Deadly – and small – gifts and entertainment

Virtually every conflict of interest policy contains monetary limits for individual acts of gift giving or entertainment, but not all seek to quantify how many of such acts are permitted to occur in a given time period. This issue was raised in a particularly grim way – as described in this article in MarketWatch – by a recent study which “found that both deaths from opioid overdose and opioid prescriptions rose in areas of the country where physicians received more opioid-related marketing from pharmaceutical companies, such as consulting fees and free meals,…”

Relevant to the specific issue in this post, Magdalena Cerdá, director of the Center on Opioid Epidemiology and Policy at NYU Langone Health and the senior author on the study, stated: “A lot of the discussion around the pharmaceutical industry has been around high value payments, but what seems to matter is really the number of times doctors interact with the pharmaceutical industry,… ‘A physician’s prescribing pattern could be influenced more by multiple inexpensive meals than a single high-value speaking fee,’ she noted.”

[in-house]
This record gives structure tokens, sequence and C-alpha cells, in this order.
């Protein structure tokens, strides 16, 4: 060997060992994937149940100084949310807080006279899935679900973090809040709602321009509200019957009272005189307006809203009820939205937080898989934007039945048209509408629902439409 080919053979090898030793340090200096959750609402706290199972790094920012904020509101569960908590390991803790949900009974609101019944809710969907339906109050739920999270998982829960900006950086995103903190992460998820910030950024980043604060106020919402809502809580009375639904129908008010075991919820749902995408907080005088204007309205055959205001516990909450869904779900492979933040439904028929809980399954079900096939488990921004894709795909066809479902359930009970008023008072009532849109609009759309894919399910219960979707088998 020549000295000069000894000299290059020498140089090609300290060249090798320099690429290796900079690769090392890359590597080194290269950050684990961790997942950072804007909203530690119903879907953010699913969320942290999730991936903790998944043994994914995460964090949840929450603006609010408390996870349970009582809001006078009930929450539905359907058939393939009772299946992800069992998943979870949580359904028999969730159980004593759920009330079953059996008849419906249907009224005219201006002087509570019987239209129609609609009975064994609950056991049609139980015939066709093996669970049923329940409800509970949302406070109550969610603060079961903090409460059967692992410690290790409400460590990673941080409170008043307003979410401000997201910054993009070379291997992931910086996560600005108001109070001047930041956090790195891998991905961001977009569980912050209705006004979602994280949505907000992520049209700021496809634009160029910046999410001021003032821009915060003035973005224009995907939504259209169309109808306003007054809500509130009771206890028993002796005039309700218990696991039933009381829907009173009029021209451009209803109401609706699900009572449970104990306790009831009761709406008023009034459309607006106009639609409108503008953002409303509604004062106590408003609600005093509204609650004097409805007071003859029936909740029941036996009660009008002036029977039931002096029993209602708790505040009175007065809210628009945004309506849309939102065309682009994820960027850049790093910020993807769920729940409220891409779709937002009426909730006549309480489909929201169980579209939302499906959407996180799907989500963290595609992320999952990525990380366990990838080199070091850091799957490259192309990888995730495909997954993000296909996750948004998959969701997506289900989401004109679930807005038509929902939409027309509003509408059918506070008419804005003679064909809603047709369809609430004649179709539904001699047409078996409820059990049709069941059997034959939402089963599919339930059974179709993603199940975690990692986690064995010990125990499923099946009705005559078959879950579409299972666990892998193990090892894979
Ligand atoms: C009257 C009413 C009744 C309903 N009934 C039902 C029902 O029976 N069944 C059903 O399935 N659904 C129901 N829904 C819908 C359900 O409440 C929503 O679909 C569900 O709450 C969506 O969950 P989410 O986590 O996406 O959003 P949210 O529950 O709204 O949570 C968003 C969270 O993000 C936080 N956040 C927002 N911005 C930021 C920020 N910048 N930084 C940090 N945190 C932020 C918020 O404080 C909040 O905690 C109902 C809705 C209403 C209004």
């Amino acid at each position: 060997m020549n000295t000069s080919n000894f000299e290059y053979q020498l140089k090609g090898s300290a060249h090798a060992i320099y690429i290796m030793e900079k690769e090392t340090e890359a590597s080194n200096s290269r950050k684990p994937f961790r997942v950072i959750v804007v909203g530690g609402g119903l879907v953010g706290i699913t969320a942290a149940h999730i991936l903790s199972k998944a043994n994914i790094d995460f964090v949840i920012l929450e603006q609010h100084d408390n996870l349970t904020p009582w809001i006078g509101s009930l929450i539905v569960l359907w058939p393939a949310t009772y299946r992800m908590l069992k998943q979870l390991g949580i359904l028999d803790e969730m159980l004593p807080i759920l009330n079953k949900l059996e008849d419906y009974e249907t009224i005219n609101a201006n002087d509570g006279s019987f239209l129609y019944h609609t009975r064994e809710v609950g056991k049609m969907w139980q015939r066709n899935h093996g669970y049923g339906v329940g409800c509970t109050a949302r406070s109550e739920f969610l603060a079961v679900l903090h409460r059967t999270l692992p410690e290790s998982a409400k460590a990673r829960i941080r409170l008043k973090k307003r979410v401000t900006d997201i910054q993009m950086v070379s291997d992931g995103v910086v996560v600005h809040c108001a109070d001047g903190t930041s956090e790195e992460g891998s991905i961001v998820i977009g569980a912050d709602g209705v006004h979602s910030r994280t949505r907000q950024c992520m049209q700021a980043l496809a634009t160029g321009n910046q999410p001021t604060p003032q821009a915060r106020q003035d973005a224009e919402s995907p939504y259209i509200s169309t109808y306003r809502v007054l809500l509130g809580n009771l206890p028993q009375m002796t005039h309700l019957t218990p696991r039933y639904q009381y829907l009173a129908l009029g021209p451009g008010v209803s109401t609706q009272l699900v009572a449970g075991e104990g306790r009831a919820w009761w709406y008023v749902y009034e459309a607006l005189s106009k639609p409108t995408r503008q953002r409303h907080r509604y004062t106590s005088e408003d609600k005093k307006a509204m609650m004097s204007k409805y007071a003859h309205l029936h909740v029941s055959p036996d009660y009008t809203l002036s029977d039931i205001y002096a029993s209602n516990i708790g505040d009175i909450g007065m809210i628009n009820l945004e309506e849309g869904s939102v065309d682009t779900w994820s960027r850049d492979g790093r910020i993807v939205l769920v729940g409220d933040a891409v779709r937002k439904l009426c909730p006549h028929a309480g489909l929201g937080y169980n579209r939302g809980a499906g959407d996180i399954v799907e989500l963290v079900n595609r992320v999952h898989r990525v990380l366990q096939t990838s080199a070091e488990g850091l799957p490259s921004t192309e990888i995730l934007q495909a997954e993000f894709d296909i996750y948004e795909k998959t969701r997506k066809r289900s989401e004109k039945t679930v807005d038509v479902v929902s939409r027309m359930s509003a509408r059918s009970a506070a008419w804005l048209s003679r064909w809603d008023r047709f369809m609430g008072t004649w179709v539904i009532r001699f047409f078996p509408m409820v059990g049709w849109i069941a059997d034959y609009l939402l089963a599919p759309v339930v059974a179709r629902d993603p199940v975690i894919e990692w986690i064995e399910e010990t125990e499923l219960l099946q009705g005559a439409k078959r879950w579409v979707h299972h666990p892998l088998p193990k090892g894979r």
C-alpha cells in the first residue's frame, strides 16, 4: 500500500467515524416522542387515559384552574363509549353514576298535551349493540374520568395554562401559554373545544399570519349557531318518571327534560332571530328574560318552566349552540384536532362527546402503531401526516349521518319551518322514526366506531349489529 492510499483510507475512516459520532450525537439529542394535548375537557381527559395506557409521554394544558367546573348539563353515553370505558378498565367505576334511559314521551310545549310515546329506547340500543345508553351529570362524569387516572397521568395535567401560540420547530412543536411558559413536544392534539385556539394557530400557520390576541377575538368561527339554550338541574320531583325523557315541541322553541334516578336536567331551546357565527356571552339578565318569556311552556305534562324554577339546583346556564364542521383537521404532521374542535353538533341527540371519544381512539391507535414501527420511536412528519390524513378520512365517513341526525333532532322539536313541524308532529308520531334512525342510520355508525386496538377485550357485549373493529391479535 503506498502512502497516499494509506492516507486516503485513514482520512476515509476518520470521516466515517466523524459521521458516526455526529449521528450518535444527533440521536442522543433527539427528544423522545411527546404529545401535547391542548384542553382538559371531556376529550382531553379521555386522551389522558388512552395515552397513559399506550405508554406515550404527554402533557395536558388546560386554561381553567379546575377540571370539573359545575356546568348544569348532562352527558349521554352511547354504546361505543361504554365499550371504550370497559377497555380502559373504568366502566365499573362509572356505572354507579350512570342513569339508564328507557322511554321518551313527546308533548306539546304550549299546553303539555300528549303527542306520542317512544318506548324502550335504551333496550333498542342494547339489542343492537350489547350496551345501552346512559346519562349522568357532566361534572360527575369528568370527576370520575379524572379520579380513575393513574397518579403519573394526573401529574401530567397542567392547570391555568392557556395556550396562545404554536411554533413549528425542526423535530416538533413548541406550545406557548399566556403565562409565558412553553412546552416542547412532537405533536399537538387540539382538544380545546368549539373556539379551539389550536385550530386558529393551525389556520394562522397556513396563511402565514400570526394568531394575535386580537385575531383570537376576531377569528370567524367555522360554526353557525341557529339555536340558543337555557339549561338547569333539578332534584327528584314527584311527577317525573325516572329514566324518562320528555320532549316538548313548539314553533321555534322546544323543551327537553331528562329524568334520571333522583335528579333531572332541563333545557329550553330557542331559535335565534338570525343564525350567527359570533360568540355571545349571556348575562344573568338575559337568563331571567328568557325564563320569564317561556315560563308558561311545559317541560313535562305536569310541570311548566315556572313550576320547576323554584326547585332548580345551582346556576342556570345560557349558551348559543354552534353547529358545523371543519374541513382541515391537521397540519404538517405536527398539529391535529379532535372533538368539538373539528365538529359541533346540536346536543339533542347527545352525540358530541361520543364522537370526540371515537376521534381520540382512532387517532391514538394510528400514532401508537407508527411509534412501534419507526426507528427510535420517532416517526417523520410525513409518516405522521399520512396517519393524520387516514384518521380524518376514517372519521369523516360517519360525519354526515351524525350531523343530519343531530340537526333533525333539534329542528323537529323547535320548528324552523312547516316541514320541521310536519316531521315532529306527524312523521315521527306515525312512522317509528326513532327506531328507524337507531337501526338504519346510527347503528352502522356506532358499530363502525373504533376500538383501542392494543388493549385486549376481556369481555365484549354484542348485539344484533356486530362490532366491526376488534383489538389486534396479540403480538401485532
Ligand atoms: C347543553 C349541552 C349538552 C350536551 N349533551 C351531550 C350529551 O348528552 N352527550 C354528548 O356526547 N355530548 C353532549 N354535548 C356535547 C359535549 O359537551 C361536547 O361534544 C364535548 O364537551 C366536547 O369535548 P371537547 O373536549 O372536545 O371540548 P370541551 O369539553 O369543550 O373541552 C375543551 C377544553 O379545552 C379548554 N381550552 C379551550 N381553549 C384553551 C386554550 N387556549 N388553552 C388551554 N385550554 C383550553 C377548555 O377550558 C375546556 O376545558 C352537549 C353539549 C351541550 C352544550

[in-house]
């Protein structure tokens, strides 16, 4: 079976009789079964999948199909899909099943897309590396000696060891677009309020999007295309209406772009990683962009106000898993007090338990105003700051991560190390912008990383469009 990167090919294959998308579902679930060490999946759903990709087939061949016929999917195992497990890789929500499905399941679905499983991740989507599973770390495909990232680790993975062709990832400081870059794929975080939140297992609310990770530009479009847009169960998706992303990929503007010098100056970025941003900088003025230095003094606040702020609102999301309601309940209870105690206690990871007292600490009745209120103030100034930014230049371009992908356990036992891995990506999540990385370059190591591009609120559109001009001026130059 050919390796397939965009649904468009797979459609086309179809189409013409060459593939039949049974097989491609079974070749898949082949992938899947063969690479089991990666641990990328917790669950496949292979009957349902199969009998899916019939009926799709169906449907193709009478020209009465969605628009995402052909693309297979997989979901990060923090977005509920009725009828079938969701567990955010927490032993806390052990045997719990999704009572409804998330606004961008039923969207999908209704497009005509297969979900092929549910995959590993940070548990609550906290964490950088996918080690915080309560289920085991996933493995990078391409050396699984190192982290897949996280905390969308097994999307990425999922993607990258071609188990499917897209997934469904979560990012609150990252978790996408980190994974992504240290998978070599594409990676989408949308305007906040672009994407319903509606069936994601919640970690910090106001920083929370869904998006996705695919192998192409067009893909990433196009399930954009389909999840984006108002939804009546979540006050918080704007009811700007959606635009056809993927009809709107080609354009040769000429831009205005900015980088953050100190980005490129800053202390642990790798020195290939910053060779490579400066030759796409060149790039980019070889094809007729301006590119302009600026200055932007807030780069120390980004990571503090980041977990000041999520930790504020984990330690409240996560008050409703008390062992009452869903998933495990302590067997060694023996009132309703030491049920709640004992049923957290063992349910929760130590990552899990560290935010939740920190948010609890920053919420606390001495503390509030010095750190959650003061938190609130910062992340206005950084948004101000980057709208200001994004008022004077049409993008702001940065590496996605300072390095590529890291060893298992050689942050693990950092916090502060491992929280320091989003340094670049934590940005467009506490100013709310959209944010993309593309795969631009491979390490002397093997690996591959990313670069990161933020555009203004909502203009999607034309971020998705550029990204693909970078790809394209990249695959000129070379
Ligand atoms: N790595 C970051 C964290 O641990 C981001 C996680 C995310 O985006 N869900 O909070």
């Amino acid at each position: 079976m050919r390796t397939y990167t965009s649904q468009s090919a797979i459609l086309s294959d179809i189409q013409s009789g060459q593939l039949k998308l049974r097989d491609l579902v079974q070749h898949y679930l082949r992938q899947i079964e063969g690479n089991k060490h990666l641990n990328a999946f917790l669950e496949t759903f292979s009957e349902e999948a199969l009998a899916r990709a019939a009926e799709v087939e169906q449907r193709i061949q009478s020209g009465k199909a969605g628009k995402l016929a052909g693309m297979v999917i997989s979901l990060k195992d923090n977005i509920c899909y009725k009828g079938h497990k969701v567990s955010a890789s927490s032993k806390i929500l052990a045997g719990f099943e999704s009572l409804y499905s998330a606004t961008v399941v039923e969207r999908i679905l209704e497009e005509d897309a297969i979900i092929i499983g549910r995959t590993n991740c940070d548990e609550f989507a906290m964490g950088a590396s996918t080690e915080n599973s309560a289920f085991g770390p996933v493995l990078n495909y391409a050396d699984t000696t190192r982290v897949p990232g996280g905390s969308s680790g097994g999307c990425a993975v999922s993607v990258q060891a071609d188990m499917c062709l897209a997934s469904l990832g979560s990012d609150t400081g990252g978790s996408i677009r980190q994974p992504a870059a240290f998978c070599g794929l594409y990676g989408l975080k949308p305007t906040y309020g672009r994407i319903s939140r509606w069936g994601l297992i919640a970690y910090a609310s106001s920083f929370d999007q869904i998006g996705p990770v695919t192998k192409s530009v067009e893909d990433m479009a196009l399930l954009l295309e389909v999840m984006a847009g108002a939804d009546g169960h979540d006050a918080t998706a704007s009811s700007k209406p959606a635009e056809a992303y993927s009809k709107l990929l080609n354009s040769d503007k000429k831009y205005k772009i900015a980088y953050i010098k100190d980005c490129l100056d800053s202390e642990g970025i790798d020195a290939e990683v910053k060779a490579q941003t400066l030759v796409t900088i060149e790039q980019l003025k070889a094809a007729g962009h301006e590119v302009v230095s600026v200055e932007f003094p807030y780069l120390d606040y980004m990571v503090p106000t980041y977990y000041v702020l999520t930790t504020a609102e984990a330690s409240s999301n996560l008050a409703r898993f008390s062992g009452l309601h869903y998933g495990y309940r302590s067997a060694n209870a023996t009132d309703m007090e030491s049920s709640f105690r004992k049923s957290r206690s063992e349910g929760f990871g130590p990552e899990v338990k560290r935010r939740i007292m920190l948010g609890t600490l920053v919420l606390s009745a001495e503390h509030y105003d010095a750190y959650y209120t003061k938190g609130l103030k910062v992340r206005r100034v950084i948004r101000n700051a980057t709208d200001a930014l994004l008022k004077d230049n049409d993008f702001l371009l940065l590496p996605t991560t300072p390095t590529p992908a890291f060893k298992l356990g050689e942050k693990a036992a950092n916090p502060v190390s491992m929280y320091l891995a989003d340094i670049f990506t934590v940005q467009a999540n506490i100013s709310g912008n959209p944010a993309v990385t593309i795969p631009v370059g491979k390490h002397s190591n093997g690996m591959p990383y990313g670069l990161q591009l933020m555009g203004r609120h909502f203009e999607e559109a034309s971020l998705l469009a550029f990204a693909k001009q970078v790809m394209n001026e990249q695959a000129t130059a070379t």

She also said: “’We think it’s because the more times physicians interact with someone from the pharmaceutical industry, the easier it is to build a relationship of trust,… ‘We in no way think the prescribing is some kind of nefarious intentional behavior by physicians. The fact that it is the frequent, low-level payments that have the most effect shows that it’s more unintentional ‘…” Of course, unintentional conflicts tend to be more difficult to address than are intentional ones.

More generally, this finding  seems to me to be significant in a broad-based way as it presumably applies to other commercial contexts as well. And, compliance officers in all industries should make sure that their COI policies address not just high-value gifts and entertainment but also high volumes of such.

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